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Israel's invasion of Gaza likely 'tomorrow or in next few days', ex-Foreign Secretary tells LBC
16 October 2023, 19:38 | Updated: 17 October 2023, 09:44
Israel is likely to invade Gaza on Tuesday or in the next few days, former Foreign Secretary Sir Malcolm Rifkind has said.
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The country's army has been poised to move into Gaza in an effort to destroy Hamas for days, following the group's killing of over 1,000 Israeli citizens.
Reports have emerged in recent days that foreign powers, led by the US, have been in talks with Israel about the manner of its planned invasion.
Sir Malcolm who was Foreign Secretary under John Major, said he would be "very surprised" if other countries expected Israel not to send its troops into Gaza.
"The question is whether that's going to be tomorrow or whether it might be delayed a few days," he told LBC's Andrew Marr.
Sir Malcolm Rifkind on Israel and Palestine
"And I think if there is a delay it will be because there may be some possibility - and it's only a possibility - of negotiations on two fronts."
Those are the potential release of the 199 hostages taken by Hamas, and efforts to get more humanitarian aid into Gaza via the crossing from Egypt, on its southern border, Sir Malcolm said.
He added that Israel's military objective is "not to eradicate Hamas as an organisation, but to to eradicate Hamas' military potential."
Sir Malcolm Rifkind insists that 'Israel did the right thing.'
Sir Malcolm said: "Hamas have chosen to transform themselves from simply being a militia with military capability into effectively a new equivalent of ISIS, a terrorist organisation prepared to massacre women and children simply for the sake of doing so as part of their political tactics.
"So I don't see that as something which any really government or any civilised government could be expected to stand by".
It comes after Rishi Sunak told MPs that six British people had been killed, with a further ten missing and feared dead in the wake of Hamas's massacre in Israel.
The Prime Minister condemned the attack as a "pogrom". He confirmed the death toll in a speech to MPs on Monday, as he said the brutal nature of the attacks meant it was difficult to identify those killed.
"With a heavy heart, I can inform the house that at least six British citizens were killed," he said, acknowledging that relatives of the missing were in the public gallery at Parliament.
"A further 10 are missing, some of whom are feared to be among the dead. We are working with Israel to establish the facts as quickly as possible, and we are supporting the families who are suffering unimaginable pain."
Five British victims have been named since the attack.
The heartbroken mother of British man Jake Marlowe confirmed her son died after the assault.
Nathanel Young, 20, a serving member of the Israeli military, was killed in the attack.
Bernard Cowan, who grew up in Glasgow, was killed, while the sister of photographer Dan Darlington said he was murdered in southern Israel.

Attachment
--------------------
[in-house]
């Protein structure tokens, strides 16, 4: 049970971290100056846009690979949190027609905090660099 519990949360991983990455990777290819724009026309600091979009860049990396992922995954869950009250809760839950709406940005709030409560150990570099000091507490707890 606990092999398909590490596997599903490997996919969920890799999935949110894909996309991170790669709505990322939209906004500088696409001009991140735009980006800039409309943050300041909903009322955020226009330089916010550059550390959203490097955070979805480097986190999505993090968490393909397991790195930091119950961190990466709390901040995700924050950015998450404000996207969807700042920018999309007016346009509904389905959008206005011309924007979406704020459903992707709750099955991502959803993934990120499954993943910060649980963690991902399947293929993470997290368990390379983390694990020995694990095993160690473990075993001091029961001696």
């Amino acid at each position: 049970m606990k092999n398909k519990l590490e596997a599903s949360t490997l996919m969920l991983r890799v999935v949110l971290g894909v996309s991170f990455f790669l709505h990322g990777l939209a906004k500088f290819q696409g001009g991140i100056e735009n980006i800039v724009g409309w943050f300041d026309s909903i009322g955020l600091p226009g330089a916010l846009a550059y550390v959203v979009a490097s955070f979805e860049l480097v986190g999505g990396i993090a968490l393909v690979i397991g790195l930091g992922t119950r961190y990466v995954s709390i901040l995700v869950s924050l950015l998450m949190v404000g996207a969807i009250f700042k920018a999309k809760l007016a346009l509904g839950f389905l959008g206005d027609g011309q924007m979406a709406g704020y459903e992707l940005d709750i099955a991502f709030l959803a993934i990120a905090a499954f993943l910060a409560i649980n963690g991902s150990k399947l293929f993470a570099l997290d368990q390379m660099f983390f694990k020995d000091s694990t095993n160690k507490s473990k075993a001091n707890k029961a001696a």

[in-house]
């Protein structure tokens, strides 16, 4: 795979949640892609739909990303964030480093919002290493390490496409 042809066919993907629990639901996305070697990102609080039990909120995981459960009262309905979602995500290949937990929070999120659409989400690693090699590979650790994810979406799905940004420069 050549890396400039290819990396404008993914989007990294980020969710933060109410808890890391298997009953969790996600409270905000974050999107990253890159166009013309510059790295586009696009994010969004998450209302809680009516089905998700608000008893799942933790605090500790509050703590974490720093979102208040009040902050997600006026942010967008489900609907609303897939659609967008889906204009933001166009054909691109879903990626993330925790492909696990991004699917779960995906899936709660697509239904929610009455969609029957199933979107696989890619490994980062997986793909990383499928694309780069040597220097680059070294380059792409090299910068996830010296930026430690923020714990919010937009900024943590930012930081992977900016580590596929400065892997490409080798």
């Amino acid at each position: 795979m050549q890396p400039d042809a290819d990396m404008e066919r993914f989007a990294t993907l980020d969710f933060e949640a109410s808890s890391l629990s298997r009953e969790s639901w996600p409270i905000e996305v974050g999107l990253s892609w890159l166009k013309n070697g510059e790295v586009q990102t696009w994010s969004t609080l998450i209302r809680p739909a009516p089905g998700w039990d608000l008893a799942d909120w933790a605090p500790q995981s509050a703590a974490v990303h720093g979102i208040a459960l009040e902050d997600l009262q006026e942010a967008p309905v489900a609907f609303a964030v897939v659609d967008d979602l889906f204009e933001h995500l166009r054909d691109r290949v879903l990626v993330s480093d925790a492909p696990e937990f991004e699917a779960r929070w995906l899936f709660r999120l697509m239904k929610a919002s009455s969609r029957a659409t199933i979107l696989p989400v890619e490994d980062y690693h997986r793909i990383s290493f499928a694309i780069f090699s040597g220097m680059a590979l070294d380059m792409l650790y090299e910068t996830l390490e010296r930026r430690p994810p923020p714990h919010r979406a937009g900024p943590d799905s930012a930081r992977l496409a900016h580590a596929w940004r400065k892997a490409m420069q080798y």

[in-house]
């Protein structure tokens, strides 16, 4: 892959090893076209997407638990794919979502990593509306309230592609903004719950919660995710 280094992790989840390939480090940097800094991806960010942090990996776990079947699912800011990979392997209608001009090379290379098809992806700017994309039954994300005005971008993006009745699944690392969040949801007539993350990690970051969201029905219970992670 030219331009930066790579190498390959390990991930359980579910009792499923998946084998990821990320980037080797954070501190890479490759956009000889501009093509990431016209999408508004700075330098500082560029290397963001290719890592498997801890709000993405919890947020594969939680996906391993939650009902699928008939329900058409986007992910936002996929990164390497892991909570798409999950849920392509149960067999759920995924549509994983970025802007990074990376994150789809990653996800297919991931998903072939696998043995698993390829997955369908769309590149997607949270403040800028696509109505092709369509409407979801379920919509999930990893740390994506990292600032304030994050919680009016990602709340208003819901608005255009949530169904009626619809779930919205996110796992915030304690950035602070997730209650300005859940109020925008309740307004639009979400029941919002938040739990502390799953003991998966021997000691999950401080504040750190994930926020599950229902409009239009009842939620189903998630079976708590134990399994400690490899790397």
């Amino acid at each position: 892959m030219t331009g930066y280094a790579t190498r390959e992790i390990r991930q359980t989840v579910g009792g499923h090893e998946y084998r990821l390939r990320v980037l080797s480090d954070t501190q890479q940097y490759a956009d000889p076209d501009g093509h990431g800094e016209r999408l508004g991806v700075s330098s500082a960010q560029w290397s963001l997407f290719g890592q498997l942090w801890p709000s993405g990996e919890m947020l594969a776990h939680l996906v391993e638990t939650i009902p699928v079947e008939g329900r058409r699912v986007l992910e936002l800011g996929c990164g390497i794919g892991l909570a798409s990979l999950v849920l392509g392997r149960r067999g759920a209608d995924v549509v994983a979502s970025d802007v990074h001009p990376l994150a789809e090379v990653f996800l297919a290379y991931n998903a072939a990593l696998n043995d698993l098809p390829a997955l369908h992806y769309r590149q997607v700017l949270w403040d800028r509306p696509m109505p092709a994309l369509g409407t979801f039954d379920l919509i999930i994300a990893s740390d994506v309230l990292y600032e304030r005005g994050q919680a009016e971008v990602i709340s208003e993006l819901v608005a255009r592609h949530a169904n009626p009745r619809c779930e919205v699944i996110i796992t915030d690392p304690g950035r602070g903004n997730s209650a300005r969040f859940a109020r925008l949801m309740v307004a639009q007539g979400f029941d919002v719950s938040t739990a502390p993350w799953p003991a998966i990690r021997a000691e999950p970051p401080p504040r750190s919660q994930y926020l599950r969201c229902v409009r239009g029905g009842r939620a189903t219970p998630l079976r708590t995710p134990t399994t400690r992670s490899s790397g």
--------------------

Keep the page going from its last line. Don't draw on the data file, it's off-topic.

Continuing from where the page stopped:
Benjamin Trakeniski, 32, who was part of the Israeli Defence Forces (IDF), helped evacuate people from Kibbutz Be'eri, one of the worst hit communities near the Gaza Strip as gunmen rampaged through.
He was killed during the fighting after driving down from his base with comrades.
More than 1,400 people were killed in the terrorists' rampage while almost 200 were taken hostage.
"The elderly, men, women, children, babes in arms, murdered, mutilated, burned alive. We should call it by its name - it was a pogrom," Sunak said.
He said that eight flights had taken 500 Brits safely out of Israel as the government laid on planes for people trying to flee the violence.
The clashes and deaths are expected to only worsen as Hamas fires rockets and the IDF prepares a ground invasion of the Gaza strip, having told Palestinians in the north of the area to move towards Egypt as it launches its mission to destroy Hamas.
There are hopes Egypt will keep open the Rafa crossing, in the south, to provide a lifeline to innocent Palestinians trapped in the zone.
There are some 2.3 million people living on the narrow strip, which is fenced off by an Israeli security barrier - breached by Hamas on October 7 - and Egypt's border.
"This atrocity was an existential strike at the very idea of Israel as a safe homeland for the Jewish people," Sunak said.
The PM tried to reassure British Jews who have suffered a massive rise in anti-Semitic attacks.
The number of offences in the two weeks from September 30 jumped by 650% compared to the same period last year.
"I understand why it has shaken you to your core, and I am sickened that antisemitic incidents have increased since the attack. We are doing everything we can to protect you," Sunak said.
But he also said this was "a moment of great anguish for British Muslim communities who are also appalled by Hamas's actions but fearful of the response", and he told the Commons that fears about Israel's actions in Gaza must be listened to.
"Hamas is using innocent Palestinian people as human shields," he said, adding: "We mourn the loss of every innocent life, civilians of every faith, every nationality who have been killed.
"And so, let's say it plainly, we stand with British Muslim communities too."